clearlove also ganked less frequently than Mlxg in his two series, with Mlxg averaging one more gank per game than clearlove in his two series. Despite this, the two had similar clear numbers, and clearlove has a higher rate of kills to ganks. Following a gank from Mlxg, whether successful or not, Mlxg will often take creeps from lane, but on EDward Gaming, Heo "pawN" Wonseok or Tong "koro1" Yang initiate Teleport ganks. In these scenarios, clearlove rotates to the empty lane and takes farm.

Counterganks also make up for clearlove's lower gank initiative rate. When adding ganks and counterganks together, clearlove averaged one gank per game in his series against Mlxg, whereas Mlxg averaged 1.67. Against Zzr, clearlove would average 1.67 ganks per game with ganks and counterganks aggregated, which is greater than Mlxg's 1.6 aggregate against Condi.

clearlove is more likely to exert lane pressure in counterganks. Zzr initiated a total of three ganks in the first 10 minutes in the three games between EDward Gaming and Snake eSports, and clearlove was on the appropriate side of the map to respond to all of them. You can see this tendency toward counterganking in his playstyle throughout his career.

clearlove's Action Distributions for his two series

Mlxg's Action Distributions for his two series

Definitions: Farm includes any clears. Gank includes all confrontation actions, including kills, deaths, ganks, and counterganks. Vision includes any ward placement or ward kills. Buy includes any instance of backing to buy items.

Both clearlove's and Mlxg's styles have grown more farm heavy over the course of the season. This reflects an increased emphasis on the carry jungle style with meta shifts. Both Royal Never Give Up and EDward Gaming use their junglers as one of two primary threats. In the case of Royal Never Give Up, the primary threats are Mlxg and mid laner Li "xiaohu" Yuanhao, and on EDward Gaming, the threats are clearlove and AD carry Kim "deft" Hyukkyu.

Building carry junglers

Mlxg's and clearlove's jungle pathing reflect his team's dynamic. Fifty percent of Mlxg's ganks in the series against Team WE were directed toward the mid lane, while all of clearlove's ganks were directed to side lanes. pawN is a frequent Teleport user, and he's even opted to use the spell on assassin picks like Leblanc and Zed. This allows pawN to initiate ganks in the early game while clearlove farms, and he will often offer a fresh wave of farm to clearlove without clearing it before he Teleports.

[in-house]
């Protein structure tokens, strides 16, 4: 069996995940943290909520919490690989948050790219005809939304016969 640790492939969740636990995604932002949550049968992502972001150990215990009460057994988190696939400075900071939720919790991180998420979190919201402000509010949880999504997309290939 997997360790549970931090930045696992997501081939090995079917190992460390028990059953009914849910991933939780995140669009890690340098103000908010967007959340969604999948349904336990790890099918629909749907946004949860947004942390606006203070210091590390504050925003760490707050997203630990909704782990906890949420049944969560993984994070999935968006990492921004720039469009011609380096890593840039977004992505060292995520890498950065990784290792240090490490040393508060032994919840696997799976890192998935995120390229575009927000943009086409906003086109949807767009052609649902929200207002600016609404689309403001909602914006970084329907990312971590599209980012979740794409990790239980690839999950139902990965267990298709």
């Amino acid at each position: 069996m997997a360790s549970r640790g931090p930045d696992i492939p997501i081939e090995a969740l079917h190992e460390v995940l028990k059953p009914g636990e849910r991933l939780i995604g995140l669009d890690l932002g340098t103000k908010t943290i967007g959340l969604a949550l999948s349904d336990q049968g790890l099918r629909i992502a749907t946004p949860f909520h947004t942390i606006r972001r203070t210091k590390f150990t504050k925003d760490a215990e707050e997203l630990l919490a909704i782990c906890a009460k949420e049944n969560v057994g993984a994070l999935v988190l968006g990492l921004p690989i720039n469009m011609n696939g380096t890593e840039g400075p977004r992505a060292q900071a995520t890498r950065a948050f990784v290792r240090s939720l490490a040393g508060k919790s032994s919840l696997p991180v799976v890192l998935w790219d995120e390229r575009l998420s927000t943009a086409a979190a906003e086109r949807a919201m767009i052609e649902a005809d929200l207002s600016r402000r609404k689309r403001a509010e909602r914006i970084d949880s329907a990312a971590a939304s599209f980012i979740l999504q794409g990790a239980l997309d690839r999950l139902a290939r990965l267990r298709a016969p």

In Game 2 against Snake eSports, deft, Tian "meiko" Ye, and koro1 orchestrated a dive in the top lane while clearlove was able to clear two waves of minions in the bottom lane. Following this, deft and meiko rotated to the bottom lane, pawN Teleported to the top lane for an additional gank, and clearlove cleared the mid lane wave as well.

On Royal Never Give Up, Mlxg is less frequently offered waves of minions, but often will partially clear a wave as a reward for a gank (or he will take kills in a gank). As a result, Mlxg's average level at 10 minutes was 7.6 in his series against Team WE, above Looper's 7.2. In lane swap scenarios, Mlxg will occasionally clear half of his jungle, then gank the mid lane. If the gank is successful, he and xiaohu split the next wave of minions. An example of this is in Game 4 of the WE vs Royal Never Give Up series.

Though these are only examples from limited series, they're observable in earlier games throughout the season, including Royal's first series against Vici Gaming where Mlxg Level 2 ganked mid lane in Game 1.

Time of event in minutes

Jungler Against Time to Level 6 First gank
clearlove Mlxg 7.49 7.35
Zzr 6.81 7.18
AVG 7.15 7.23
Mlxg clearlove 7.88 5.7
Condi 6.79 3.22
AVG 7.18 4.46

Based on these stylistic differences, clearlove will focus more on farming, possibly disrupt opponent jungler ganks, and achieve Level 6 before the enemy jungler, but the opposing jungler will also likely initiate the first gank. In Mlxg's case, he will initiate ganks earlier than clearlove on average, but may achieve Level 6 later. In their previous matchup, this was the case.

clearlove countered around 40 percent of Mlxg's ganks, which made it more difficult for Mlxg to split farm and take kills to gain experience. Meanwhile, EDward Gaming continued to allocate free lanes to clearlove, allowing him to reach level six slightly before Mlxg on average. This makes EDward Gaming's style more consistent, but also more easily thrown off by surprise, which is what occurred in Game 3 when Mlxg invaded EDward Gaming's jungle twice to kill clearlove.